Ionic Bonding Notes
Ionic bonding is a type of chemical bond that involves the electrostatic attraction between oppositely charged ions. These ions represent atoms that have lost one or more electrons (known as cations) and atoms that have gained one or more electrons (known as an anion). In the simplest case, the cation is a metal atom and the anion is a non-metal atom, but these ions can be of a more complex nature, e.g. molecular ions like NH4+ or SO42− . In simpler words, an ionic bond is the transfer of electrons from a metal to a non-metal in order for both atoms to obtain a full valence shell.
It is important to recognize that clean ionic bonding – in which one atom "steals" an electron from another – cannot exist: All ionic compounds have some degree of covalent bonding, or electron sharing. Thus, the term "ionic bonding" is given when the ionic character is greater than the covalent character—that is, a bond in which a large electronegativity difference exists between the two atoms, causing the bonding to be more polar (ionic) than in covalent bonding where electrons are shared more equally. Bonds with partially ionic and partially covalent character are called polar covalent bonds.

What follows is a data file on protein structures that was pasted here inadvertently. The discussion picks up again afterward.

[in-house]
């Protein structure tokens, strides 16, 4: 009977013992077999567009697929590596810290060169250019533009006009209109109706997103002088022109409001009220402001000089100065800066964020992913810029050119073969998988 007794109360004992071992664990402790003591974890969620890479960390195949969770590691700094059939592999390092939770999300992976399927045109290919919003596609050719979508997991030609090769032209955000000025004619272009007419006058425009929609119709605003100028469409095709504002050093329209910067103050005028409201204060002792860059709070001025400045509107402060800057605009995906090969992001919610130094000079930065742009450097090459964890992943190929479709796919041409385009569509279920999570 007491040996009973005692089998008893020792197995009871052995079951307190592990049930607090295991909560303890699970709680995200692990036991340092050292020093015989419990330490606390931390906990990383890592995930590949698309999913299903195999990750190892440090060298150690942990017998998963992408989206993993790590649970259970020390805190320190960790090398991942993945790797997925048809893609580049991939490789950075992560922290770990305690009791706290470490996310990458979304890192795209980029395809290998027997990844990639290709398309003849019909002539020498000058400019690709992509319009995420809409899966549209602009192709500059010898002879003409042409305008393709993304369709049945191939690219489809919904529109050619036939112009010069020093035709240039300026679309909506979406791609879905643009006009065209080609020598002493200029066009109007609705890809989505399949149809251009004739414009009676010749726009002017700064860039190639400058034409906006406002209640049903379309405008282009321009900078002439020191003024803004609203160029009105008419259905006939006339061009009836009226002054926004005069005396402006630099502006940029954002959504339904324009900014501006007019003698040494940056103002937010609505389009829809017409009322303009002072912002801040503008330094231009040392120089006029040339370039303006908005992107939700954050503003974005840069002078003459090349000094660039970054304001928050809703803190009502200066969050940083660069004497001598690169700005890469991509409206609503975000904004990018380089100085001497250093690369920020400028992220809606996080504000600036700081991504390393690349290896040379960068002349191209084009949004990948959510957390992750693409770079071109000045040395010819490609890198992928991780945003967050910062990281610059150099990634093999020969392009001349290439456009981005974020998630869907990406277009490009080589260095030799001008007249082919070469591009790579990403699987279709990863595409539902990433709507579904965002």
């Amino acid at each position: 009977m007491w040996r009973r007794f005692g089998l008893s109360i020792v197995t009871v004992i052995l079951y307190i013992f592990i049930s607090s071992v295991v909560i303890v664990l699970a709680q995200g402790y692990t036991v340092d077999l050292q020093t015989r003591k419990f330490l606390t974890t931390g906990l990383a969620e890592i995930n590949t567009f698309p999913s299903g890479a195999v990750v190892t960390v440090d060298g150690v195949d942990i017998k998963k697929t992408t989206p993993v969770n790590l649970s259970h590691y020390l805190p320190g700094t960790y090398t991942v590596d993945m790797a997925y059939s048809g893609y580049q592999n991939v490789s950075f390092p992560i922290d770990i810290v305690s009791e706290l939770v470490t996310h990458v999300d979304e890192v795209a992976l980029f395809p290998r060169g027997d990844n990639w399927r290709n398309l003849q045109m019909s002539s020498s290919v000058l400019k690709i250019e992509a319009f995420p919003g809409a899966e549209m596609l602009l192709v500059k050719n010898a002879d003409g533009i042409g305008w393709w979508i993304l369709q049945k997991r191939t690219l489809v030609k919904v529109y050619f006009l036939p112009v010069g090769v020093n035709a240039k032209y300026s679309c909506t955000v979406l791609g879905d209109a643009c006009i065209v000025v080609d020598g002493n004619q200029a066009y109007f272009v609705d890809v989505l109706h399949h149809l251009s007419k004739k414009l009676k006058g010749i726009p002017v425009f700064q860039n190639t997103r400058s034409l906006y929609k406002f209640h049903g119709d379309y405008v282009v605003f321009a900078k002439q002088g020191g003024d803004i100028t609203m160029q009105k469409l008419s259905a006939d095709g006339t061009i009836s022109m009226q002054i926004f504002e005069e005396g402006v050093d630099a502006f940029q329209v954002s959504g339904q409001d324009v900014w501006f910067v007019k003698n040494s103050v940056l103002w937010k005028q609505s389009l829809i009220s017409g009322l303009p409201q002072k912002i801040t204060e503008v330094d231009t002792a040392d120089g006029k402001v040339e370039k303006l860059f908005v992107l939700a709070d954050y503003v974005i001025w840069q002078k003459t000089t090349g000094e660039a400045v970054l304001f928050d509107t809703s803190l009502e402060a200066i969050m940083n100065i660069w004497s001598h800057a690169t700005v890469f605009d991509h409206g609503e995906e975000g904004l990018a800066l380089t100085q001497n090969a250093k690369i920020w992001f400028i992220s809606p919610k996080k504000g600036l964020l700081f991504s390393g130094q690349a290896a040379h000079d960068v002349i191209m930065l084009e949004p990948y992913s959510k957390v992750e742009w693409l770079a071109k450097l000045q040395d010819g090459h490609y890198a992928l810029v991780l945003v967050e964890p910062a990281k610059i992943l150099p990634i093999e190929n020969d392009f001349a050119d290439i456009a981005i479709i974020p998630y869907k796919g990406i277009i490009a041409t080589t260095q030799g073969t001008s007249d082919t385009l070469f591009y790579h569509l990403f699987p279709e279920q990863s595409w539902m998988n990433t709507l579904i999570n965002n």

Ionic compounds conduct electricity when molten or in solution, but typically not as a solid. There are exceptions to this rule, such as rubidium silver iodide, where the silver ion can be quite mobile. Ionic compounds generally have a high melting point, depending on the charge of the ions they consist of. The higher the charges the stronger the cohesive forces and the higher the melting point. They also tend to be soluble in water. Here, the opposite trend roughly holds: The weaker the cohesive forces, the greater the solubility.